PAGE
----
Harvard Business School recently announced the opening of a new classroom in Mumbai, India. The space, designed to mirror Business School classrooms in Boston, will house the school’s executive education programs in India, allowing Harvard to establish a permanent presence in South Asia. This classroom is but the latest addition to the Business School regional centers scattered across the globe, from Europe to Latin America to Japan.
The Crimson is pleased to see that Harvard is continuing its efforts to expand internationally and become a truly global institution. We are by no means the only American university to seek new horizons in this manner. To mention just a few examples, New York University inaugurated its Abu Dhabi campus in 2010, and Cornell’s Weill Medical College maintains an outpost in Doha, Qatar. As higher education becomes global, host countries can only benefit, and we are glad that Harvard is leading in this positive trend.
It goes without saying that American universities can provide foreign countries with a valuable service by establishing operations abroad. The graduates of such institutions can enjoy the benefits of an education comparable to one that they would receive in the United States without having to face the significant barriers, financial and otherwise, that international students must often overcome.
Some have charged that as American universities expand transnationally, they may merely replicate the structures of colonialism in an attempt to gain profit and reputation. This concern should be dismissed; Harvard and its peers are not guided by the mistakes of the past but by a vision of the future. It is true that Western values may clash against local traditions on Harvard’s foreign satellites. But insofar as these traditions involve homophobia, religious intolerance, or other attitudes we would not tolerate in Cambridge, such a clash can lead to positive change.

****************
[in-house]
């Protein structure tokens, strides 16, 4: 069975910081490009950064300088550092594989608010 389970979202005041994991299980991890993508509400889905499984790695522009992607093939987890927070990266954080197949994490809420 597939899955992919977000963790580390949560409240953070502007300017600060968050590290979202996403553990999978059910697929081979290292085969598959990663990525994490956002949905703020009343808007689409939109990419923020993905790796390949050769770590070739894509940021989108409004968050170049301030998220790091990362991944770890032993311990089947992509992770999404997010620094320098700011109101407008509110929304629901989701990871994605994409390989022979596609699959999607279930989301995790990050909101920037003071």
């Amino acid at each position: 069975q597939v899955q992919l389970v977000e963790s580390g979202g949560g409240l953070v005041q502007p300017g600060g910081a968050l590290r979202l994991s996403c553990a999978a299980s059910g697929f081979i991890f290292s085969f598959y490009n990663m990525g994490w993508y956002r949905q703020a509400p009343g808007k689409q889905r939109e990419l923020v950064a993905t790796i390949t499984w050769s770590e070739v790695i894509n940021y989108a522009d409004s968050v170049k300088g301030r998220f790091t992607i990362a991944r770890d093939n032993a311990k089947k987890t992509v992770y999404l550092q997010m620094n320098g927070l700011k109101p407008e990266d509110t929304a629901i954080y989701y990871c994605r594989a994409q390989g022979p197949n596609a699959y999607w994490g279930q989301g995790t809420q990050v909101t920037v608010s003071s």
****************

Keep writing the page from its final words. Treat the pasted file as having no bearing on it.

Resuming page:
For all the progress Harvard has made internationally in recent years—much of it dating from Larry Summers’ tenure as president, such as the expansion of study abroad options for undergraduates—more remains to be done. One field in which the University lags is online education, which has the potential to reach far more than any satellite campus expansion could. Harvard should consider developing a system like the Massachusetts Institute of Technology’s MITx Project, which is set to debut soon and will offer some sort of accreditation. Such a system of online learning could be used to promote the liberal arts abroad, in places where higher education remains largely professional. Harvard remains, at its core, a liberal arts institution, and this is one of the most valuable legacies we can share with the world.
Globalization has altered the world in unexpected ways, and it will surely bring more change in years to come. If Harvard is to remain relevant as one of the premiere institutions of higher learning in the world, it must keep up with the times. Because of this, we firmly support the University’s efforts at international expansion.